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St Jerome has in Gen 7:23, “ab homine usque ad pecus” but pecus is nominative (or perhaps genitive if the word is pecu) and not accusative. Am I misunderstanding something here?

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The complete verse is

Et delevit omnem substantiam quae erat super terram, ab homine usque ad pecus, tam reptile quam volucres caeli: et deleta sunt de terra. Remansit autem solus Noe, et qui cum eo erant in arca.

There are two main words with nominative form pecus:

  1. pĕcus, pecŏris, neuter
  2. pĕcus, pecŭdis, generally feminine

with related meaning. The latter is for an individual member of a herd, the former means herd or, generically, cattle.

The KJV translation is

And every living substance was destroyed which was upon the face of the ground, both man, and cattle, and the creeping things, and the fowl of the heaven; and they were destroyed from the earth: and Noah only remained alive, and they that were with him in the ark.

The Lewis and Short entry for pĕcus, pecŏris states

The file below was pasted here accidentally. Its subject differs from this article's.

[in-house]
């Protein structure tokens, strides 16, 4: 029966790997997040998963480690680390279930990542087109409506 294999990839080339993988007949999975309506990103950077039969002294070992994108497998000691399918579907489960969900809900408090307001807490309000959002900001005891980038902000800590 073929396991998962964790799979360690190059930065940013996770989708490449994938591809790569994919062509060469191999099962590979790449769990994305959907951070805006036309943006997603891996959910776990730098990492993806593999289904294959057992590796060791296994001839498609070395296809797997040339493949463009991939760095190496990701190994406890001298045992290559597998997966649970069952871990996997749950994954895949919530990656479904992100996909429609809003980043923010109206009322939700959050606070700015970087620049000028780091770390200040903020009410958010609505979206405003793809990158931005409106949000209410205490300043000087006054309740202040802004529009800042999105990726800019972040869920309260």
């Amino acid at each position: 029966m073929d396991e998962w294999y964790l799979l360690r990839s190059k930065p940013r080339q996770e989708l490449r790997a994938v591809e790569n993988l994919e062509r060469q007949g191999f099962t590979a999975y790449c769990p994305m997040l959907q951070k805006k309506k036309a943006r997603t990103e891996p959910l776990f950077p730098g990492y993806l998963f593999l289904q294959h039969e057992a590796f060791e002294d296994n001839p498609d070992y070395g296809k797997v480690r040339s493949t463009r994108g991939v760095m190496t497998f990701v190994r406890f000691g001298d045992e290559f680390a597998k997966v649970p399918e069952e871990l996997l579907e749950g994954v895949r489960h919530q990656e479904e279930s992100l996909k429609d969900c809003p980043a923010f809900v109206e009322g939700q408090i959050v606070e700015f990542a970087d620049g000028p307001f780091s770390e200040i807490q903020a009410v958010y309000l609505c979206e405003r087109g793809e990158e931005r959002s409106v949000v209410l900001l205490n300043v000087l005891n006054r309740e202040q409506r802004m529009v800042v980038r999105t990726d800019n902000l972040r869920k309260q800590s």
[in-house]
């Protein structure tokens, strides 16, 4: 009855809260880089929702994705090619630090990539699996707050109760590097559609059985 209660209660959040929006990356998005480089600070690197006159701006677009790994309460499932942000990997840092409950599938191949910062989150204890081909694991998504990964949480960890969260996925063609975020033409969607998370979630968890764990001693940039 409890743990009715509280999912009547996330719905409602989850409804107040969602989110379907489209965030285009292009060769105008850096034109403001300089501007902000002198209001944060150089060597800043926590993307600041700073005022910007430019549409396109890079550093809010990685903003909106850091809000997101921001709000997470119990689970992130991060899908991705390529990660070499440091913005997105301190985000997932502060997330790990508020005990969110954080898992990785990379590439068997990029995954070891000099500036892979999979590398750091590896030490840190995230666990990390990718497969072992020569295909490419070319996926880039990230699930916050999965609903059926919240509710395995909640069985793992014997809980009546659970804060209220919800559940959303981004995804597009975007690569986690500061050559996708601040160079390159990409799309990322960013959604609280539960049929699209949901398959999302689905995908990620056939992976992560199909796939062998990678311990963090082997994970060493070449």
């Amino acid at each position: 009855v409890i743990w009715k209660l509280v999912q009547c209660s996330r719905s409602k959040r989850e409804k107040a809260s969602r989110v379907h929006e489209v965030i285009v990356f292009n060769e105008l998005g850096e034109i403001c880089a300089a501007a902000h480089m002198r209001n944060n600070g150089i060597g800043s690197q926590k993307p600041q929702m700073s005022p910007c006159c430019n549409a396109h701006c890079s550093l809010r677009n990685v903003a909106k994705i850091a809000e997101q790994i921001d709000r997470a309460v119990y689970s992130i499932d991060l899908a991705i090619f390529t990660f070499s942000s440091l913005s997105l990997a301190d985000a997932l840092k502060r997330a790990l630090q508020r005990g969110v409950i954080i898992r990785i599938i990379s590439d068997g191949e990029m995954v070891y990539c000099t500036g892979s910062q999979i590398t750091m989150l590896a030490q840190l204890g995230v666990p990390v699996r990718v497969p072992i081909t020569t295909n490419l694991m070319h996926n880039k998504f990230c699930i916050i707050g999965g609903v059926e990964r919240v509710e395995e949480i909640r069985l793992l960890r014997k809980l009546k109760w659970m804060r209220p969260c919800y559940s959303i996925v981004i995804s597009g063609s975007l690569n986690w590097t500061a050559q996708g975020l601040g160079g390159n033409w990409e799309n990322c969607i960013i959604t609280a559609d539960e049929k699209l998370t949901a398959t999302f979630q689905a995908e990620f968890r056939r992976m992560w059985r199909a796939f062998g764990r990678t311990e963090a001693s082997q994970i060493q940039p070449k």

In late and eccl. lat. the distinction between pecus, f., and pecus, n., nearly disappears, and the latter is found in all senses of the words; cf. Vulg. Lev. 20, 15; id. 2 Par. 14, 15; id. Isa. 66, 3.

So the neuter form is what's meant here and the accusative is the same as the nominative in all neuter nouns.

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pecus is actually a neuter noun, so its nominative and accusative singular look the same! (And ad takes an accusative.)

Full morphology of this word here.

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  • I’m so embarrassed. I was looking at that very page and managed to look right past the gender and accusative forms. Jan 14 at 13:16
  • @D.A.Hosek Nōn pudeat lābī! You've come to the right web site. I've asked several questions here that were "even below my level" and gotten good answers.
    – Ben Kovitz
    Jan 15 at 6:09

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